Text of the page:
Yeah, the arts help us understand the world, and understand ourselves. Your short films, and this focus on the individual — this significant capsule moment, and them trying to figure out the world — have a direct correspondence with that idea. Yeah, definitely. You read behavioral studies and realize how much our perceptions have changed through media, and you study propaganda — the arts are what made your propaganda films! And that’s the negative aspect of it, of course, but when you’re killing creativity, you’re killing what the world could be in the future. I mean, science, obviously, drives that kind of human progress, but what conveys those ideas to everyone? It helps people understand those complex things. Exactly. Like, CSI, you know, made everyone want to be a forensic scientist. So, it’s kind of like, “hey, everybody, this is what you can do in the world,” and we’re showing you through all these different artistic mediums.

I like that idea — that TV and film open up these possibilities. I remember talking to a friend and they were like “why be a film major?” and I said, well, because you can work in a hospital, or a court of law, or you can be  a spy, all in film, without having the dangers of actually doing it. It’s kind of fun …It’s everything… Right. Someone made this argument, saying, “well, you don’t know what it’s like, you don’t know,” and I said, do you really think anybody knows what living in Game of Thrones is like? But people love it. I think if you’re creative you can imagine what it’s like to be someone in a situation you’ve never experienced.

Now that we’ve set the world to rights on why you should do an arts degree, there’s the all important question — what do you want to do after you graduate? The big goal is working for someone like HBO or Netflix, because I love film, but I think television now is taking the great aspects of film and making twenty-two episodes out of it. And I love that. Like, Breaking Bad just ended, right …Don’t tell us the end! I won’t. But the creators of that show knew it was going to be a very finite ending, and then you have really popular shows like Grey’s Anatomy that have been going for ten years, and it’s still a really good show, but they don’t know how to end. There’s something very lacking, in that respect. I’d love to work on stories that do have and end; I think they’re the most rewarding stories to tell — you have a long time to develop it, but it still ends like a movie would end.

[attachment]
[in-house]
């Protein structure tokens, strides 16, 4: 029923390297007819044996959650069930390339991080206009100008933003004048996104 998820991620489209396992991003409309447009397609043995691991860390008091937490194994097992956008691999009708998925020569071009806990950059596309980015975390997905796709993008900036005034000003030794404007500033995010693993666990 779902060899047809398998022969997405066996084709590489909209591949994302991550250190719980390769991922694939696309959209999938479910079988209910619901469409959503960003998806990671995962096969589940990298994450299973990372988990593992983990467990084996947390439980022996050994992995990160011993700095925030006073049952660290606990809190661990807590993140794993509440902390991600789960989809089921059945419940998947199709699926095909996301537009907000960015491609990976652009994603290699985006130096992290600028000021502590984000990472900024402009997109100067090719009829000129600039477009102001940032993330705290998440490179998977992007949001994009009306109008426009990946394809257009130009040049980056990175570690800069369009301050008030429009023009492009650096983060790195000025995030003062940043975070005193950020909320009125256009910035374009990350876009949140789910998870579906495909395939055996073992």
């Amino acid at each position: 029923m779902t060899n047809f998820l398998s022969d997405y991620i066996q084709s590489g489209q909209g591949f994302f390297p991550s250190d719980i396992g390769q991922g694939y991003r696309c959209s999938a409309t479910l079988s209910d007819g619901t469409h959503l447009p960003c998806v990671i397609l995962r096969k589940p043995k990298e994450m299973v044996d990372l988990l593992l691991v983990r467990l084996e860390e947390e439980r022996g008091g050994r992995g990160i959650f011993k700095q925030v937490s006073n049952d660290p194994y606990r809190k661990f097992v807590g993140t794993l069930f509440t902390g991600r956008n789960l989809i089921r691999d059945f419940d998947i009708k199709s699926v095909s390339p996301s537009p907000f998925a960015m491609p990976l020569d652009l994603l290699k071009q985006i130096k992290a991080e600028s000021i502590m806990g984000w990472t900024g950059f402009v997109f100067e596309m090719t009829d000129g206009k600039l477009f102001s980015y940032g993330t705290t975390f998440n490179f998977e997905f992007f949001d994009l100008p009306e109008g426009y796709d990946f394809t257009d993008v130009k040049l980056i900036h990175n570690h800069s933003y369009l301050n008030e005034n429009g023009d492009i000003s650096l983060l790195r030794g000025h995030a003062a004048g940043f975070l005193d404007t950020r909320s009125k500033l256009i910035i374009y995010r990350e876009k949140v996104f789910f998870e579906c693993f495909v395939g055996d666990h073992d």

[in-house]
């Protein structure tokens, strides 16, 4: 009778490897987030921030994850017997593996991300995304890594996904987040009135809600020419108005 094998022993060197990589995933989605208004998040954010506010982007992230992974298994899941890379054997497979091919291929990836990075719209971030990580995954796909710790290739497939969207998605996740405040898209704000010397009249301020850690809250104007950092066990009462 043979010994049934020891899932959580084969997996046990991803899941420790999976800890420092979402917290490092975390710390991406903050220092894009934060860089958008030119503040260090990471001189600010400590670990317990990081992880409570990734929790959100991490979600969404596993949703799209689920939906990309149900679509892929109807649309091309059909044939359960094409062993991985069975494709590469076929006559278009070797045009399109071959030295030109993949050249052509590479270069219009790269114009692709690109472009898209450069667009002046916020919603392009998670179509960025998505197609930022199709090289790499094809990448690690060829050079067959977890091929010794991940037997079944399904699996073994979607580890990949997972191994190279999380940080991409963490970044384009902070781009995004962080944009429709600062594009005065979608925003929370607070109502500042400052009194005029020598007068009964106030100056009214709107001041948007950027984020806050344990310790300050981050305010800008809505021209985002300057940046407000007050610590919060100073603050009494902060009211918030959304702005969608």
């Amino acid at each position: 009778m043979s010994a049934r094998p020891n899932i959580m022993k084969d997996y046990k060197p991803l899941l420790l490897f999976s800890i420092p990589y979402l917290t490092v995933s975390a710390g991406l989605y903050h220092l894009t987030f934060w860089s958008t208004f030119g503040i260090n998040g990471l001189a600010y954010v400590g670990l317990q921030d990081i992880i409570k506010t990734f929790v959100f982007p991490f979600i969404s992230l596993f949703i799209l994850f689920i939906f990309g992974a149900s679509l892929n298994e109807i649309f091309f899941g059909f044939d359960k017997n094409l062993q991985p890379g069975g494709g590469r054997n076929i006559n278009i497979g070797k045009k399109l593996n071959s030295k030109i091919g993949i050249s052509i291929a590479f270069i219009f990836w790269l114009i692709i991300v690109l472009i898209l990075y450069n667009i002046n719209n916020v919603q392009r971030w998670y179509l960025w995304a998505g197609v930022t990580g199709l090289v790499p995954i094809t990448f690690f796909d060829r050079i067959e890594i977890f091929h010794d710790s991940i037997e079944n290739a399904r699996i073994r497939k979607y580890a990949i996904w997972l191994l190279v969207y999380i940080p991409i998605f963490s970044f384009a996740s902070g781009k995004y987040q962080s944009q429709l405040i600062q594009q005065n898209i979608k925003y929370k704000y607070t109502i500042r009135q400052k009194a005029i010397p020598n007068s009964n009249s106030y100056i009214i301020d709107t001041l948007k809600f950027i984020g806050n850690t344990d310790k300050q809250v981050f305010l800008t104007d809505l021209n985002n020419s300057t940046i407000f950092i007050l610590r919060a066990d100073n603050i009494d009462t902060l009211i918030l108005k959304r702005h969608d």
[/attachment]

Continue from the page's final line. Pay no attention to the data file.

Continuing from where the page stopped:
You’re right —  recently TV has moved into a new realm, and it’s great to see big-name movie actors going for TV roles, like Steve Buscemi in Boardwalk. You’ve got this scope to investigate and explore all the nuances of the story, and open them up in a way you can’t in a film, but then you still have that narrative arc, that ending. Yes, like, House of Cards is awesome, but I’d hate to see it go past two seasons, because I think it’d be too much. And then there’s the whole money side of things — they want these successful shows to keep going so they keep just making more — but I hope to focus in the future on: what is the story? Make it great, end it when it needs to end, and call it a day. Why can’t something just last for 20 episodes — a great 20 episodes — and that’s it? The tension between art and commerce. It’s something that will always have to be negotiated. Maybe there’s an art to that negotiation. Exactly, yeah, in trying to figure out where you find that balance.

What’s your fondest memory of BC so far? What’s the most valuable thing you’ve learned? I did look at some film schools, but what I liked about BC was that it had had this huge culture of learning about the world. And I think that’s so important — how are you supposed to go and make films about the world if you don’t know about the world? And that’s my mission, when getting an education, because I think you can teach yourself a lot of the technical stuff — you can figure out how to set up a camera, you don’t need school for that — and if you go to Emerson, for example, that’s what you learn. But you’re not going to get the worldly knowledge that’s going to help you write the next new screenplay or novel or whatever medium it is, and it’s very important to have a background to what you’re putting forth Couldn’t agree more… So, yeah, as far as experience here goes, being a small community of film majors, we’re able to help each other and learn form each other. There isn’t that competitive edge that I think exists in film schools, because they’re all trying to be the next Spielberg or something. We just like to make films, and, hey, if we end up Spielberg that’s great. It’s more about cultivating the self rather than trying to show off all our technical skills.

 Are you an arts faculty/staff member or student exec of a BC arts group? Sign up for the SACM mailing list to nominate a BC student! Email hannawas@bc.edu with “LIST” and your role/position in the subject header.